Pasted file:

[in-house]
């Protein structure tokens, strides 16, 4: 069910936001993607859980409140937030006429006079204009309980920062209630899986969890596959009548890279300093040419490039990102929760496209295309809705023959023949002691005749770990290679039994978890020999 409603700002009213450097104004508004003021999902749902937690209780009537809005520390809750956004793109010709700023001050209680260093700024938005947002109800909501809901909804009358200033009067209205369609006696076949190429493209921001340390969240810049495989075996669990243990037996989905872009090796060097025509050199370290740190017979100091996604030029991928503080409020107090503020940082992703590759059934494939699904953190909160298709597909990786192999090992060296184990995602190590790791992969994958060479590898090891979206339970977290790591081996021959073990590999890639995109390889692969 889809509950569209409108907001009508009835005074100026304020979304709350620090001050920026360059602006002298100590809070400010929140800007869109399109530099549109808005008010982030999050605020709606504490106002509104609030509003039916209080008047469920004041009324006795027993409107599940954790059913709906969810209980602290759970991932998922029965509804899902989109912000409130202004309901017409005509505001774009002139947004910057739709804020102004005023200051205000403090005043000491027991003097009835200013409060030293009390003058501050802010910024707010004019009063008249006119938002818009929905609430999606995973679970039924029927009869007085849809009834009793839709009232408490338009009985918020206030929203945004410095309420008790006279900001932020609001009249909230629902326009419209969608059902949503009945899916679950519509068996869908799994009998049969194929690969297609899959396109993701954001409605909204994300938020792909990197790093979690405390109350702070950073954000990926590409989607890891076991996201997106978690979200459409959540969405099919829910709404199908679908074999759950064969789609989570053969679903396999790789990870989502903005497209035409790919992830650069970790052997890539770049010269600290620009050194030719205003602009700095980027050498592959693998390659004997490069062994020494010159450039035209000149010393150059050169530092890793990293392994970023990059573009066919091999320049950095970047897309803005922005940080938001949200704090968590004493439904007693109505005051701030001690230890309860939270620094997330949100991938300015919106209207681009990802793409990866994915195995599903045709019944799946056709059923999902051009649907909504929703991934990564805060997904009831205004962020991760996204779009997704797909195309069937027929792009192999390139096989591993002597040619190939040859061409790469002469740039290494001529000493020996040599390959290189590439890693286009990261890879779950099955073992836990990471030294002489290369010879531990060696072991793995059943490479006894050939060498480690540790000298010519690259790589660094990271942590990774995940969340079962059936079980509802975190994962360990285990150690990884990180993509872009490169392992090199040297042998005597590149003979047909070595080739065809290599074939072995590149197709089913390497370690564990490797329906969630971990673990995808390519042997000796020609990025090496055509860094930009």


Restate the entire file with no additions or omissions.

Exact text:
[in-house]
């Protein structure tokens, strides 16, 4: 069910936001993607859980409140937030006429006079204009309980920062209630899986969890596959009548890279300093040419490039990102929760496209295309809705023959023949002691005749770990290679039994978890020999 409603700002009213450097104004508004003021999902749902937690209780009537809005520390809750956004793109010709700023001050209680260093700024938005947002109800909501809901909804009358200033009067209205369609006696076949190429493209921001340390969240810049495989075996669990243990037996989905872009090796060097025509050199370290740190017979100091996604030029991928503080409020107090503020940082992703590759059934494939699904953190909160298709597909990786192999090992060296184990995602190590790791992969994958060479590898090891979206339970977290790591081996021959073990590999890639995109390889692969 889809509950569209409108907001009508009835005074100026304020979304709350620090001050920026360059602006002298100590809070400010929140800007869109399109530099549109808005008010982030999050605020709606504490106002509104609030509003039916209080008047469920004041009324006795027993409107599940954790059913709906969810209980602290759970991932998922029965509804899902989109912000409130202004309901017409005509505001774009002139947004910057739709804020102004005023200051205000403090005043000491027991003097009835200013409060030293009390003058501050802010910024707010004019009063008249006119938002818009929905609430999606995973679970039924029927009869007085849809009834009793839709009232408490338009009985918020206030929203945004410095309420008790006279900001932020609001009249909230629902326009419209969608059902949503009945899916679950519509068996869908799994009998049969194929690969297609899959396109993701954001409605909204994300938020792909990197790093979690405390109350702070950073954000990926590409989607890891076991996201997106978690979200459409959540969405099919829910709404199908679908074999759950064969789609989570053969679903396999790789990870989502903005497209035409790919992830650069970790052997890539770049010269600290620009050194030719205003602009700095980027050498592959693998390659004997490069062994020494010159450039035209000149010393150059050169530092890793990293392994970023990059573009066919091999320049950095970047897309803005922005940080938001949200704090968590004493439904007693109505005051701030001690230890309860939270620094997330949100991938300015919106209207681009990802793409990866994915195995599903045709019944799946056709059923999902051009649907909504929703991934990564805060997904009831205004962020991760996204779009997704797909195309069937027929792009192999390139096989591993002597040619190939040859061409790469002469740039290494001529000493020996040599390959290189590439890693286009990261890879779950099955073992836990990471030294002489290369010879531990060696072991793995059943490479006894050939060498480690540790000298010519690259790589660094990271942590990774995940969340079962059936079980509802975190994962360990285990150690990884990180993509872009490169392992090199040297042998005597590149003979047909070595080739065809290599074939072995590149197709089913390497370690564990490797329906969630971990673990995808390519042997000796020609990025090496055509860094930009």